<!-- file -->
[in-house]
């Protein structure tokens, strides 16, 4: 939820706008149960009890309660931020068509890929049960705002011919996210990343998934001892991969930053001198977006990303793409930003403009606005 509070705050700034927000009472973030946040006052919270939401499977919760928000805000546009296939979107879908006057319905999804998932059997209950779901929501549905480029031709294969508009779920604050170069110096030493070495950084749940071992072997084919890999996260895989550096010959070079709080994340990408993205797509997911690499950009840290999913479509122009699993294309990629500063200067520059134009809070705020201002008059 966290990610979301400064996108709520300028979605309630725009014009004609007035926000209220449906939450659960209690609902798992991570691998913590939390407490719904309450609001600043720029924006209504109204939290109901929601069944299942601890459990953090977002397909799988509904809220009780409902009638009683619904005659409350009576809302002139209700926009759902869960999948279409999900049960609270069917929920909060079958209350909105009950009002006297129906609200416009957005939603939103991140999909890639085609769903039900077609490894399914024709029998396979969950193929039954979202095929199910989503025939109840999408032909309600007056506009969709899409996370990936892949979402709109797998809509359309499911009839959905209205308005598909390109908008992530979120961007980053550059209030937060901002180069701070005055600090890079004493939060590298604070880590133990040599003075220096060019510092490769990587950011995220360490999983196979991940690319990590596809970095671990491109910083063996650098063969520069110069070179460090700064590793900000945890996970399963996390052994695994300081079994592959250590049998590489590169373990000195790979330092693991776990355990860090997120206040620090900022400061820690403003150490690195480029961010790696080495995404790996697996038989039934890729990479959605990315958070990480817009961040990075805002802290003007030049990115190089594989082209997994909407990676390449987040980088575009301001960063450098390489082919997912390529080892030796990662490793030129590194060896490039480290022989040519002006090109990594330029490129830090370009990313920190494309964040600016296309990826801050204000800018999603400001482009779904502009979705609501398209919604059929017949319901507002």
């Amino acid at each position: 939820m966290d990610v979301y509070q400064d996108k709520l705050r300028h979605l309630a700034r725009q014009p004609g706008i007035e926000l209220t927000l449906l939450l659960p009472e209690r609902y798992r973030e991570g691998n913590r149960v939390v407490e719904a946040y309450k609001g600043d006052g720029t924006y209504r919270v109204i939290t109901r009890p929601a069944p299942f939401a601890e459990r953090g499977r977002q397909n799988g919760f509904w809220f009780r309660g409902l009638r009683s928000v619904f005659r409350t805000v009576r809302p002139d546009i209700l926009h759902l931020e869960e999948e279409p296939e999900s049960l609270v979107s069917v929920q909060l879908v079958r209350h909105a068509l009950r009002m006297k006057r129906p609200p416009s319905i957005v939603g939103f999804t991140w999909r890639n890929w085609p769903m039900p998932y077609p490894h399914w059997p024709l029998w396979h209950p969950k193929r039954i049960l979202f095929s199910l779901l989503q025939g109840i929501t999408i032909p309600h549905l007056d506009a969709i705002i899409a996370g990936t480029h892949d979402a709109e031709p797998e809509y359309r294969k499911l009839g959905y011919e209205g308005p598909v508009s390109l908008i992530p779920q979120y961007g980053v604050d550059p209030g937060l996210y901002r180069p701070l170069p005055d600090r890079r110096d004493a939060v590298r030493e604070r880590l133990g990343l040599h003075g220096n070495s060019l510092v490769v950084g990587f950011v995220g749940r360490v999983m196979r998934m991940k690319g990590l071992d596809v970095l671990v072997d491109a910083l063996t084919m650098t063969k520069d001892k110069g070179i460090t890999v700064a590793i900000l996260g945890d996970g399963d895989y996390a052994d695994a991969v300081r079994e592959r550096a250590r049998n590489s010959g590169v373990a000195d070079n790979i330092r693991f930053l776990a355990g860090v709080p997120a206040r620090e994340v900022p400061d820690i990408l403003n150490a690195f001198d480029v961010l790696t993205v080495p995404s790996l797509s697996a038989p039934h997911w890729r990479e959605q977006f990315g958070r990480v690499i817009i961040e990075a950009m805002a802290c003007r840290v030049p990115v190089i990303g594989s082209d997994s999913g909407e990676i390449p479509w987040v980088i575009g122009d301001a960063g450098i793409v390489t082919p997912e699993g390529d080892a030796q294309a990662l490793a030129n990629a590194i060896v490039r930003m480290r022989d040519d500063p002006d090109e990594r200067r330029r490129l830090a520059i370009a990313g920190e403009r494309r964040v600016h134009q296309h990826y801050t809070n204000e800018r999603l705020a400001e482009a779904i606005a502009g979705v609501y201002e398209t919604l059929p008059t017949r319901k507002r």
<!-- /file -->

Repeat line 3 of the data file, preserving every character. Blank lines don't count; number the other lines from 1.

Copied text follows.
């Amino acid at each position: 939820m966290d990610v979301y509070q400064d996108k709520l705050r300028h979605l309630a700034r725009q014009p004609g706008i007035e926000l209220t927000l449906l939450l659960p009472e209690r609902y798992r973030e991570g691998n913590r149960v939390v407490e719904a946040y309450k609001g600043d006052g720029t924006y209504r919270v109204i939290t109901r009890p929601a069944p299942f939401a601890e459990r953090g499977r977002q397909n799988g919760f509904w809220f009780r309660g409902l009638r009683s928000v619904f005659r409350t805000v009576r809302p002139d546009i209700l926009h759902l931020e869960e999948e279409p296939e999900s049960l609270v979107s069917v929920q909060l879908v079958r209350h909105a068509l009950r009002m006297k006057r129906p609200p416009s319905i957005v939603g939103f999804t991140w999909r890639n890929w085609p769903m039900p998932y077609p490894h399914w059997p024709l029998w396979h209950p969950k193929r039954i049960l979202f095929s199910l779901l989503q025939g109840i929501t999408i032909p309600h549905l007056d506009a969709i705002i899409a996370g990936t480029h892949d979402a709109e031709p797998e809509y359309r294969k499911l009839g959905y011919e209205g308005p598909v508009s390109l908008i992530p779920q979120y961007g980053v604050d550059p209030g937060l996210y901002r180069p701070l170069p005055d600090r890079r110096d004493a939060v590298r030493e604070r880590l133990g990343l040599h003075g220096n070495s060019l510092v490769v950084g990587f950011v995220g749940r360490v999983m196979r998934m991940k690319g990590l071992d596809v970095l671990v072997d491109a910083l063996t084919m650098t063969k520069d001892k110069g070179i460090t890999v700064a590793i900000l996260g945890d996970g399963d895989y996390a052994d695994a991969v300081r079994e592959r550096a250590r049998n590489s010959g590169v373990a000195d070079n790979i330092r693991f930053l776990a355990g860090v709080p997120a206040r620090e994340v900022p400061d820690i990408l403003n150490a690195f001198d480029v961010l790696t993205v080495p995404s790996l797509s697996a038989p039934h997911w890729r990479e959605q977006f990315g958070r990480v690499i817009i961040e990075a950009m805002a802290c003007r840290v030049p990115v190089i990303g594989s082209d997994s999913g909407e990676i390449p479509w987040v980088i575009g122009d301001a960063g450098i793409v390489t082919p997912e699993g390529d080892a030796q294309a990662l490793a030129n990629a590194i060896v490039r930003m480290r022989d040519d500063p002006d090109e990594r200067r330029r490129l830090a520059i370009a990313g920190e403009r494309r964040v600016h134009q296309h990826y801050t809070n204000e800018r999603l705020a400001e482009a779904i606005a502009g979705v609501y201002e398209t919604l059929p008059t017949r319901k507002r």